I know, it is not a clear solution, however I don't have a time to search for "real" solution.
    TO Hide:

    using "cmd /C netstat" will actually close the cmd-window, but it is still visible for a short time.

    Another possibility is to start the cmd via a WMIClient, which is very much code for just a local cmd.

    Nevertheless, your code sample is great.

  9. #9
    Join Date
    Nov 2002
    Location
    Singapore
    Posts
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    Martin is working Hard these days


    good work Martin,

    - Paresh
    - Software Architect

  10. #10
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    Location
    Hamilton, Ontario, Canada
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    Talking

    Wow, Thank you for all the help. Martin, I really appreciate you taking the time to post that code. I will try it out later tonight.

    This is one amazing forum. I am very impressed and I'm sure glad I found it.



    Eric

  11. #11
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    Location
    Singapore
    Posts
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    well it has lots of post/edit/manage etc options which I think no other forums has.
    - Software Architect

  12. #12
    Join Date
    May 2007
    Posts
    2

    Red face Re: netstat

    Hi,

    This is my first post to this forum. I don't know if there is any other thread that have already answered this. I searched but couldn't find any. Please help me with pointers if know of.

    Basically my requirement is to Open a TCP listener from a port not used by anybody. Clients comes to know about this port through some file and connets. I don't want my code to be dependent on any DLL or dos command.

    Is there no pure C# way of doing this thing? Like without having to refer to DLLs or without using any DOS command? Can we have this somehow through TcpStatistics or anything related?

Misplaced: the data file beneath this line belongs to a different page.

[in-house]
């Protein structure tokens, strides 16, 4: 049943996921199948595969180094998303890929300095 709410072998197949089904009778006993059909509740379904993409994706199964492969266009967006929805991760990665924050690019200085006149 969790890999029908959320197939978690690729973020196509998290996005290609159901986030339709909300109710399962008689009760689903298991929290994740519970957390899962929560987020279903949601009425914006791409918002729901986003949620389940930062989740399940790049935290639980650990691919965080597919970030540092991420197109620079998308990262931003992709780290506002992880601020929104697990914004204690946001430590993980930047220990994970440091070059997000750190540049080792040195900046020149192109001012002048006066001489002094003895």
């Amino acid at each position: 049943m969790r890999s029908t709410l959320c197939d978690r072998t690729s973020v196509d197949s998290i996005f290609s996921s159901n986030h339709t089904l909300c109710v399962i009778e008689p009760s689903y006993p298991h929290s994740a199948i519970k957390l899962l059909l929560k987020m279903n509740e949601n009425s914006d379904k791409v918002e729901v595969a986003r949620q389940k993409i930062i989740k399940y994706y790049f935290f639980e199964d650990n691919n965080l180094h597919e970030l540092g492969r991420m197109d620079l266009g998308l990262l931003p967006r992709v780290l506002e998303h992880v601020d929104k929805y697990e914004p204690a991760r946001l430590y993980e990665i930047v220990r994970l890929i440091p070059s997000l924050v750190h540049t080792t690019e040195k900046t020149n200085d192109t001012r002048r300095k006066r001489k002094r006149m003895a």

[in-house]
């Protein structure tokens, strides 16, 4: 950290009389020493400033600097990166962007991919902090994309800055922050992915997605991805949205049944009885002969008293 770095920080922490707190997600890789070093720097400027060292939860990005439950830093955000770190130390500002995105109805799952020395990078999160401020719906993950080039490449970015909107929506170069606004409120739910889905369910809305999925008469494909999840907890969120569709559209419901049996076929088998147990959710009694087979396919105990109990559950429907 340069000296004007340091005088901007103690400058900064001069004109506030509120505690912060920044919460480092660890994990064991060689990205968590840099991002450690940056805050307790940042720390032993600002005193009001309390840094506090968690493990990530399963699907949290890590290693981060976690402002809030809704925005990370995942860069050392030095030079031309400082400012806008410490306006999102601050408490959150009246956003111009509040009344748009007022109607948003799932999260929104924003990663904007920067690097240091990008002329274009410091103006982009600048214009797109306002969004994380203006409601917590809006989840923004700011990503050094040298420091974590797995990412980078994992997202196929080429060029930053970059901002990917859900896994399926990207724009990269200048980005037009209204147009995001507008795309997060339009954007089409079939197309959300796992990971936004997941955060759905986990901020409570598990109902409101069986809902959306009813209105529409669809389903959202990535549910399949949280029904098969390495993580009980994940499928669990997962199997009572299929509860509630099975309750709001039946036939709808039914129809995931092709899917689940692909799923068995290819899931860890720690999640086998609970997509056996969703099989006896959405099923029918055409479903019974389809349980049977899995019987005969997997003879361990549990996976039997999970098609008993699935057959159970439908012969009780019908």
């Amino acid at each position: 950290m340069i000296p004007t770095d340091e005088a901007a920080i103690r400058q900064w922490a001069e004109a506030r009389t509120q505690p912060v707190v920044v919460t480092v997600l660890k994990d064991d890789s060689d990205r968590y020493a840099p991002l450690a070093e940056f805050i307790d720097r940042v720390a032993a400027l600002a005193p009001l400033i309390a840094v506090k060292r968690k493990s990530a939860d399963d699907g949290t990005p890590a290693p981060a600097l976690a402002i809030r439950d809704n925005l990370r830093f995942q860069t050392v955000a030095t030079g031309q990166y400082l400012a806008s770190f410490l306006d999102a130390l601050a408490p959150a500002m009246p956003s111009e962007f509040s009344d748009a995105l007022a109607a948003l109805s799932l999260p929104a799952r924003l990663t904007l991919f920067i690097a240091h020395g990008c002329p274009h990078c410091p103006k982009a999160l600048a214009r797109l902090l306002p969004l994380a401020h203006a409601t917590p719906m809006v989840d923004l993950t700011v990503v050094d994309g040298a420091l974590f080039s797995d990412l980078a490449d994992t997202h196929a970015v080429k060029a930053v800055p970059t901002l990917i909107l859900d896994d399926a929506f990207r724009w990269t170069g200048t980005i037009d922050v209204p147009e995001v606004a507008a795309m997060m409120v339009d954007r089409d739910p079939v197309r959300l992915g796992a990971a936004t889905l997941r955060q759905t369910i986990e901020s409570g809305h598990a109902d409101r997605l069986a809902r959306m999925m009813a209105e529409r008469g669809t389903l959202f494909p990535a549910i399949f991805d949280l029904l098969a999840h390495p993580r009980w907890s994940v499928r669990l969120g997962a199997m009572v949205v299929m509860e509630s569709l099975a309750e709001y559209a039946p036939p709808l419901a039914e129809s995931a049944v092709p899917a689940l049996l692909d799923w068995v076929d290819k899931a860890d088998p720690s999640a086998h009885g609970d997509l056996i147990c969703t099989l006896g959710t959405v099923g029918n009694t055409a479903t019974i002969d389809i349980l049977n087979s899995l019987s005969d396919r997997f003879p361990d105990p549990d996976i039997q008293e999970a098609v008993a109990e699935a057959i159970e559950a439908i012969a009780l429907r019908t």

I am not very fluent with C# libraries. Please help.

    -- Bikram

  13. #13
    Join Date
    May 2007
    Posts
    2

    Re: netstat

    Hi,

    I got it, I guess. It is there in msdn "ms-help://MS.VSCC.v80/MS.MSDN.v80/MS.VisualStudio.v80.en/dv_fxsamples/html/303dd303-ee06-4abc-bda1-41c0b87fcf9d.htm"

    Also the code below can be a demonstration for TCP:

    using System;
    using System.Net.NetworkInformation;
    using System.Net;

    namespace TesterConsoleProject
    {
    public class Program
    {
    public static void Main(string[] args)
    {
    IPGlobalProperties properties = IPGlobalProperties.GetIPGlobalProperties();

    IPEndPoint[] epList = properties.GetActiveTcpListeners();
    TcpConnectionInformation[] tcpInfoList = properties.GetActiveTcpConnections();

    foreach (IPEndPoint ep in epList)
    {
    Console.WriteLine(ep.Address.ToString() + ":" + ep.Port.ToString("d"));
    }
    foreach (TcpConnectionInformation tcpInfo in tcpInfoList)
    {
    Console.WriteLine(tcpInfo.LocalEndPoint.Address.ToString() + ":" +
    tcpInfo.LocalEndPoint.Port.ToString("d")
    + " -> " +
    tcpInfo.RemoteEndPoint.Address.ToString() + ":" +
    tcpInfo.RemoteEndPoint.Port.ToString("d"));
    }
    }
    }
    }

    It compiles and runs...